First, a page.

Abbot of Clynnog, d. 660(?), was, according to the
Bucced Beuno, born in
Powis-land and, after education and ordination in the monastery of Bangor, in
North Wales, became an active missioner, Cadvan, King of Gwynedd, being his
generous benefactor. Cadwallon, Cadvan's son and successor, deceived Beuno about
some land, and on the saint demanding justice proved obdurate. Thereupon,
Cadwallon's cousin Gweddeint, in reparation,
gave to God and Beuno forever his
township, where the saint (c. 616) founded the Abbey of Clynnog Fawr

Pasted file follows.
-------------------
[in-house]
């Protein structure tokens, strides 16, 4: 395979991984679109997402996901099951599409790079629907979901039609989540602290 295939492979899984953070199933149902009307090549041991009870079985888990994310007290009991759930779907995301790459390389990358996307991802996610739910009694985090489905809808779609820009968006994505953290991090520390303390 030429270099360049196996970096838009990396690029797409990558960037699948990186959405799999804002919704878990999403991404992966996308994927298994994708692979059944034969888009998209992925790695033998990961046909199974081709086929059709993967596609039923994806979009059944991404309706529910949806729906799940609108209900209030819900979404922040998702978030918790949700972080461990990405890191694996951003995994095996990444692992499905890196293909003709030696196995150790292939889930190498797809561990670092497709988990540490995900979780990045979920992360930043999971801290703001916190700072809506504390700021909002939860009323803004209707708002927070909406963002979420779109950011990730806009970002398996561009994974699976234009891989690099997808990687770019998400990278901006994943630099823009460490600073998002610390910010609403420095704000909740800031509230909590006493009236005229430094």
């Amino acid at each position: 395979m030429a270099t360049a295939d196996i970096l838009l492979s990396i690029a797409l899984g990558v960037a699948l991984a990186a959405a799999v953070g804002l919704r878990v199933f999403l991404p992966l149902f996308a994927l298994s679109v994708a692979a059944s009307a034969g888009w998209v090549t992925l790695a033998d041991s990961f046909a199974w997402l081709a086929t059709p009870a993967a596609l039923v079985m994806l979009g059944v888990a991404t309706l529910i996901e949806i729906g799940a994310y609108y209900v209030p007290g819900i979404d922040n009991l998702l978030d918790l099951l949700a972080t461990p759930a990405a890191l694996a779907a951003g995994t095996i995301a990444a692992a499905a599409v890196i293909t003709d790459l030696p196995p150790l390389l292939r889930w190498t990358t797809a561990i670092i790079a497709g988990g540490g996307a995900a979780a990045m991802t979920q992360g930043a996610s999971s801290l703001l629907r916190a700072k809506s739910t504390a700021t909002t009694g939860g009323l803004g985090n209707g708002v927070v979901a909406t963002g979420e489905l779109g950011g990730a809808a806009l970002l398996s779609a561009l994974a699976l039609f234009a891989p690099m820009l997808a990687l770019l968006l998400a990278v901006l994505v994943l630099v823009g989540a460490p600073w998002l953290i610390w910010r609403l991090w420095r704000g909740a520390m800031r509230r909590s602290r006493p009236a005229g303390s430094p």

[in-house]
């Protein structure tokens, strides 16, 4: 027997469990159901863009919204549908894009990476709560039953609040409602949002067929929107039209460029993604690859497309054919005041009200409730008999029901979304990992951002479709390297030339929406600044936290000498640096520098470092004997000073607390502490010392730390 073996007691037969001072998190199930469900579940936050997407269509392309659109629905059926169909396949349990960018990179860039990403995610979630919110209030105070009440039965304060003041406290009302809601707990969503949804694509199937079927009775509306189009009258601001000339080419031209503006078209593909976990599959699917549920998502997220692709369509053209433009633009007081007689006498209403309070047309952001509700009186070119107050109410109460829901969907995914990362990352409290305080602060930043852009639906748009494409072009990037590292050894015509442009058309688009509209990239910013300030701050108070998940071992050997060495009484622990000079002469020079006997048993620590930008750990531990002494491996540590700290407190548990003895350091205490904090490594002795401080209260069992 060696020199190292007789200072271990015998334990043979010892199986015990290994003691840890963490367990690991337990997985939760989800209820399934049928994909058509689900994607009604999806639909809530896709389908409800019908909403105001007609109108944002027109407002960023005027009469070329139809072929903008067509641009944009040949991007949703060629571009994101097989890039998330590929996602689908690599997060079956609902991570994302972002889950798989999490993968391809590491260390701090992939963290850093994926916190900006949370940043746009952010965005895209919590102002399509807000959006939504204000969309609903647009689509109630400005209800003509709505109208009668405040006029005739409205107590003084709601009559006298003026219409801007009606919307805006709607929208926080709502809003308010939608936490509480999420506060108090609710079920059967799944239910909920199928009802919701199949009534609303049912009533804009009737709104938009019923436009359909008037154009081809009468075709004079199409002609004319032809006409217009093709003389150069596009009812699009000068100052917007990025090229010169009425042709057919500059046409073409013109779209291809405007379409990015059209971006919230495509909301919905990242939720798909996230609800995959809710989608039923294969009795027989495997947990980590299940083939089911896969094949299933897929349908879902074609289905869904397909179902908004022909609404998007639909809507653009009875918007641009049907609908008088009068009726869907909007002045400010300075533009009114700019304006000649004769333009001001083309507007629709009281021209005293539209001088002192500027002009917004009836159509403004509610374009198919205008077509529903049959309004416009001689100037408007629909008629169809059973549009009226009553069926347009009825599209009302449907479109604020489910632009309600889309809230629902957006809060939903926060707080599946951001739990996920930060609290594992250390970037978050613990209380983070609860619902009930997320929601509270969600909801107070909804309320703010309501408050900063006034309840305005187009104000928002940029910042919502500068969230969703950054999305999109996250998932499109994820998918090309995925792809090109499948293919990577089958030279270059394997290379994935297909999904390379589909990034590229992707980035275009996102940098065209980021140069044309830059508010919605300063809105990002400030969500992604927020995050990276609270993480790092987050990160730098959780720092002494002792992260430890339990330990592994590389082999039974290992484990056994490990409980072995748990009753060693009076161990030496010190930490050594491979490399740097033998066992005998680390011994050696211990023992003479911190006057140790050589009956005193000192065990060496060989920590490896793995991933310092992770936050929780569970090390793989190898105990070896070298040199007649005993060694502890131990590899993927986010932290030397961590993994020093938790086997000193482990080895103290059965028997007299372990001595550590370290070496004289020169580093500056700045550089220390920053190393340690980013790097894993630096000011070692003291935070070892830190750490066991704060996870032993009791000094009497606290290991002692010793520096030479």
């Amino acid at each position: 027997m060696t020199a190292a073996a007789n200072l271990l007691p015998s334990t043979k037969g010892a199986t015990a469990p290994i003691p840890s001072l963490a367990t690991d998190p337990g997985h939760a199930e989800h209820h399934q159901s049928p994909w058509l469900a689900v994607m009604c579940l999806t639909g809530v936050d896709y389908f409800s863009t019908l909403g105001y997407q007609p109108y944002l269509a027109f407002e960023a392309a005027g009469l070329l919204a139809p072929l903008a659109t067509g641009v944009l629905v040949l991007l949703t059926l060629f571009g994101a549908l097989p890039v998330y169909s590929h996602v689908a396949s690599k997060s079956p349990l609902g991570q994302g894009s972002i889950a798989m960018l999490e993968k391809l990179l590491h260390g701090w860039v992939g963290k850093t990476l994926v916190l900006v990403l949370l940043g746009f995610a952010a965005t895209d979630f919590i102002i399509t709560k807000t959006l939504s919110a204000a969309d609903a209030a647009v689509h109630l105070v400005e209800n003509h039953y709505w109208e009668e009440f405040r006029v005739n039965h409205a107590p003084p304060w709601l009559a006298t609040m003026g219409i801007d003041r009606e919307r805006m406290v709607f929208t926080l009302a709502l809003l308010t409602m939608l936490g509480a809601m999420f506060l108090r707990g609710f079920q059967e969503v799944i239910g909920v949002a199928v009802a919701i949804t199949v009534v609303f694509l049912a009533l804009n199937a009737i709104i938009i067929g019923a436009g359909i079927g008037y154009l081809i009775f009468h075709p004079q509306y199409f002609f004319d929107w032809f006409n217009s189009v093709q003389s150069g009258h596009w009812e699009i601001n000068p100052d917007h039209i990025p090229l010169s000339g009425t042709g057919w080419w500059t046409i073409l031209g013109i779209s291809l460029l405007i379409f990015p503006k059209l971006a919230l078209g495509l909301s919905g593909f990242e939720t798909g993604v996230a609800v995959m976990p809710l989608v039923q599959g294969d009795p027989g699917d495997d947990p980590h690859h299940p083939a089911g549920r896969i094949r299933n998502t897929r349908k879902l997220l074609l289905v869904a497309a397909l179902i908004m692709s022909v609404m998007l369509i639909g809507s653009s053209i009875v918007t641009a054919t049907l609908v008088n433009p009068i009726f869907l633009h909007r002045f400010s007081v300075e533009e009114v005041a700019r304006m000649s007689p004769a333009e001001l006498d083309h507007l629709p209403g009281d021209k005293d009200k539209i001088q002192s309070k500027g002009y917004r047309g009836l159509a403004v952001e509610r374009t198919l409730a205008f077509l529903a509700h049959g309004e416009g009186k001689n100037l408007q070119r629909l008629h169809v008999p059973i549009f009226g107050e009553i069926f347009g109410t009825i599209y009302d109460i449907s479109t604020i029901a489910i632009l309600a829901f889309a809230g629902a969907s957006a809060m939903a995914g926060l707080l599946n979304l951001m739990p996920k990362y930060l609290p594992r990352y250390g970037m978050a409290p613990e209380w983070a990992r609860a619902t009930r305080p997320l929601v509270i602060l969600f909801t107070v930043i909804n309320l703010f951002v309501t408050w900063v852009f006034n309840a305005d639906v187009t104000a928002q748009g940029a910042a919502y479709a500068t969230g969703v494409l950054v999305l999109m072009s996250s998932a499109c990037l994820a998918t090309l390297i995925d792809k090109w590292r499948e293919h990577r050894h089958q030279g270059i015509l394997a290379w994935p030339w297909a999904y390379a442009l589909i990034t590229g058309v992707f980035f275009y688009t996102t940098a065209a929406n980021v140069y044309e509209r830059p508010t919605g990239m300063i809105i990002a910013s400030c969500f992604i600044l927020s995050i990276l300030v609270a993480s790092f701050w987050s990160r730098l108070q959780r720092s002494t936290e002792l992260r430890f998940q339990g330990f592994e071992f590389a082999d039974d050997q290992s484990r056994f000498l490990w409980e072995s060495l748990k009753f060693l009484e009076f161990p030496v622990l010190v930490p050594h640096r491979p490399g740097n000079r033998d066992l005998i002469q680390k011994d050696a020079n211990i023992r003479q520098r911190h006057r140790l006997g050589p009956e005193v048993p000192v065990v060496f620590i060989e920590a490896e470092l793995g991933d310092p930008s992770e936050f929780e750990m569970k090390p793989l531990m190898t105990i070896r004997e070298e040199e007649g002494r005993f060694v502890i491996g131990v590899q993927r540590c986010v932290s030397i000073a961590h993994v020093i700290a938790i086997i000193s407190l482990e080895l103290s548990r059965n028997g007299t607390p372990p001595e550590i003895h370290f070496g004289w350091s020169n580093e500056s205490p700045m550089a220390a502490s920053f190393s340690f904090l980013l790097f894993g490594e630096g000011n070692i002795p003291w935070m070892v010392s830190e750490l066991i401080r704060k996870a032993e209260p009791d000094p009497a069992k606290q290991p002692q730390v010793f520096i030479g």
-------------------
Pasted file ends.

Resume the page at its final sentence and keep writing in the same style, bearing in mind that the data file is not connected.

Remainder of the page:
Beuno became the guardian and restorer to life of his niece, the virgin St.
Winefride, whose clients still obtain marvellous favours at Holywell (Flintshire).
He was relentless with hardened sinners, but full of compassion to those in
distress. Before his death
on the seventh day of Easter he had a wondrous
vision. Eleven churches bearing St. Beuno's name, with various relics and local
usages, witness to his far-reaching missionary zeal. He is commemorated on the
21st of April.
REES, Lives of Cambro-British Saints (1853); the Bucched Beuno found in this work gives a secure basis of names and dedications; cf. POLLEN in The Month, February, 1894, 235; STUBBS, Councils, I, 160; Dict. Nat. Biog., IV, 444.
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